Science & Health

Japanese Company To Build The World's First Autonomous Farm

Japanese Company to Build the World's First Autonomous Farm

We had a hunch that the future of farming was going to be all about robots, and naturally, Japan is taking the lead. Last night, Kyoto-based firm Spread made a bold announcement: In two years time, it intends to be running the world’s very first fully-automated, (mostly) human-free farm.

From watering seedlings to harvesting crops, robots will control nearly every aspect of this indoor lettuce production operation, according to company official Koji Morisada, who spoke about his autonomous farming ambitions with the AFP this morning.

But note the ‘nearly’. Despite the fact that this future farm is being marketed as a bastion of automation, humans are still going to fill one very important role.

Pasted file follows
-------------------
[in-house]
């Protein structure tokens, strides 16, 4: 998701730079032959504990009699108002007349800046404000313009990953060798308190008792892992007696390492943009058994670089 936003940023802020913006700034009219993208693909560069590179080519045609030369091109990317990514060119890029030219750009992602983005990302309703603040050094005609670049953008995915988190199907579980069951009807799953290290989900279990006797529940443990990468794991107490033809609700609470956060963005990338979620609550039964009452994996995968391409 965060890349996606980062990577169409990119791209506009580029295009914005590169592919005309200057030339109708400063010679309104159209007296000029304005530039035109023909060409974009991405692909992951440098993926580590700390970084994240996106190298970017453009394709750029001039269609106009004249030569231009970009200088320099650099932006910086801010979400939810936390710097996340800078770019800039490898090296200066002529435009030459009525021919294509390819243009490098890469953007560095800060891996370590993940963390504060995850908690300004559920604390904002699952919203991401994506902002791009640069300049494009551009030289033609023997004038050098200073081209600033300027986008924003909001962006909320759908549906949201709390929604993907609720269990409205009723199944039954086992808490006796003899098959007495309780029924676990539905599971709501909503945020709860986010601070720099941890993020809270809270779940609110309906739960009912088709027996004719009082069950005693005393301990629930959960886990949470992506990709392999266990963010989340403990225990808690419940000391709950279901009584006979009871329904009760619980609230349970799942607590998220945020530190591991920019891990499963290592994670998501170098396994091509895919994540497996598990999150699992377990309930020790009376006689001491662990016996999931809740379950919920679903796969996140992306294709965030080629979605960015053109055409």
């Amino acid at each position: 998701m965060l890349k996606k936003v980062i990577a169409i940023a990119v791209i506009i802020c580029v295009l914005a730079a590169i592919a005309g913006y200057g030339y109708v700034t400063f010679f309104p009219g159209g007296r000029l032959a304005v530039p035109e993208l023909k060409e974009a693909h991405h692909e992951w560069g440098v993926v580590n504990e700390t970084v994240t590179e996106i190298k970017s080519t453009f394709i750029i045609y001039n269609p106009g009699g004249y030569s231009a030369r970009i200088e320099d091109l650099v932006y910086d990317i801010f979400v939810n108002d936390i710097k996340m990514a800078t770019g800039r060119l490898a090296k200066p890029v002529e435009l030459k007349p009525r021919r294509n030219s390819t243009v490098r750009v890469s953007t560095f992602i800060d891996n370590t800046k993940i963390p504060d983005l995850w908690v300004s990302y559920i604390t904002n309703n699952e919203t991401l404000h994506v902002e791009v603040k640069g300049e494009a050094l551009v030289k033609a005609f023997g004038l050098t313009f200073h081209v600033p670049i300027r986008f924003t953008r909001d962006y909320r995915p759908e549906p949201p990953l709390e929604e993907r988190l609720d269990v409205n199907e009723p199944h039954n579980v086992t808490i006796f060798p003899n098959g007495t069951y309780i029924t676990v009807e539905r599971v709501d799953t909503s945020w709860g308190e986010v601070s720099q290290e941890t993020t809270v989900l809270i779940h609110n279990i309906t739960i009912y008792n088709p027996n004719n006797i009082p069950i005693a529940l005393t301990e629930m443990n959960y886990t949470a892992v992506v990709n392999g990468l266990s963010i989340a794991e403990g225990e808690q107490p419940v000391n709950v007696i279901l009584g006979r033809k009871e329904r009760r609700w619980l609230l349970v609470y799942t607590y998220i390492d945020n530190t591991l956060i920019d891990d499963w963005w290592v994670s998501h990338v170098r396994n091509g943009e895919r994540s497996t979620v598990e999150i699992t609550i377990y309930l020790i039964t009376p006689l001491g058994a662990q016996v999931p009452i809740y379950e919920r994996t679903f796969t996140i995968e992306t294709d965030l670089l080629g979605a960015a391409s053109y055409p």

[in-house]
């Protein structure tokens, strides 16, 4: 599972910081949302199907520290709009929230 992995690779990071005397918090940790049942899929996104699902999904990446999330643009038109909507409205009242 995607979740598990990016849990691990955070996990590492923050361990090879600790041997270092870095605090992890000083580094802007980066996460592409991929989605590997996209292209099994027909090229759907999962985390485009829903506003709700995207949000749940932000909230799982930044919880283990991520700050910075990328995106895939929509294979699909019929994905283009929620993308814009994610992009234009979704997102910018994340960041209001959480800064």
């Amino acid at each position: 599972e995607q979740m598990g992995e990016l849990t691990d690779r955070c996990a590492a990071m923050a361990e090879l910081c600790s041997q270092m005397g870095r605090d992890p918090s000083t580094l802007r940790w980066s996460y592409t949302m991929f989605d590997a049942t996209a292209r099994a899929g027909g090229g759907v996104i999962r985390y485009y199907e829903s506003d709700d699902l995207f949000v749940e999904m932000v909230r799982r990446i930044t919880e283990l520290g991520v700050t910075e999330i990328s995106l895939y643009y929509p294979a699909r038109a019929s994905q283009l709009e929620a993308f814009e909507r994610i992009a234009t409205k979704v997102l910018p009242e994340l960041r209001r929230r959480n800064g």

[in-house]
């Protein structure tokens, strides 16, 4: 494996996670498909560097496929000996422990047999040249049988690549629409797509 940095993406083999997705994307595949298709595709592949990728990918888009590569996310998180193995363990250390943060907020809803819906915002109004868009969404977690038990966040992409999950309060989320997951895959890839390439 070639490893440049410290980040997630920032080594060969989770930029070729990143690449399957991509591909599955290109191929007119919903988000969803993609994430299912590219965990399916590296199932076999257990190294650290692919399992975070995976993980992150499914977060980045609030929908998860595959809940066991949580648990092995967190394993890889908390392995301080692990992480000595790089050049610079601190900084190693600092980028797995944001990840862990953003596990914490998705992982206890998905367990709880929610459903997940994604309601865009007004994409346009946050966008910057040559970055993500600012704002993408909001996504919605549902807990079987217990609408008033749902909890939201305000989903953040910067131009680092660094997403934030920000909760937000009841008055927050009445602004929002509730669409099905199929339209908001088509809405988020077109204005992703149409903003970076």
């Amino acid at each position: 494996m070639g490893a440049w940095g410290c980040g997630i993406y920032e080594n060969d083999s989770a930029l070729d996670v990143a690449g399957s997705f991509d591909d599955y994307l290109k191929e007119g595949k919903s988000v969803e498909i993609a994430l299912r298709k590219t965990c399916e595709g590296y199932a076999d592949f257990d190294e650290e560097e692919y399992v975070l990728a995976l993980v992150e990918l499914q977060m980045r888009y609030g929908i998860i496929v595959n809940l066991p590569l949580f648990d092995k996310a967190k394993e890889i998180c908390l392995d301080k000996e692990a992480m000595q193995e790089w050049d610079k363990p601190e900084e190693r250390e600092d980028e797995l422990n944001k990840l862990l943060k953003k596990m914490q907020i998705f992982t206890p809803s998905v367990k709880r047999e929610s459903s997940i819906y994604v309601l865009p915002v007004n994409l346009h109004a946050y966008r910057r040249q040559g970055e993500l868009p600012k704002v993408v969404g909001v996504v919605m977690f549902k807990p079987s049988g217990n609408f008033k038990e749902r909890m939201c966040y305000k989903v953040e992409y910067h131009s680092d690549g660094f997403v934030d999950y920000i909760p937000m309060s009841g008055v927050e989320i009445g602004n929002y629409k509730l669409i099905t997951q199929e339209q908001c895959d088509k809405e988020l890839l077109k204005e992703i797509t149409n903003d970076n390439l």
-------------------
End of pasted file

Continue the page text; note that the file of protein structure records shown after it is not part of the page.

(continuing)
“Seed planting will still be done by people, but the rest of the process, including harvesting, will be done [by industrial robots],” Morisada told AFP.

Still, by cutting most of the squishy meatbags out of the equation, Morisada hopes to slash personnel costs and energy expenses. There are no details yet on what sorts of robots the indoor farming company plans on using, but if you’d like a little help imagining our robot-farming future, check out these 13 amazing farming robots that already exist.

Spread’s indoor grow house is slated to open in 2017.

[MSN]

Top image: lettuce in indoor hydroponic system via, Shutterstock


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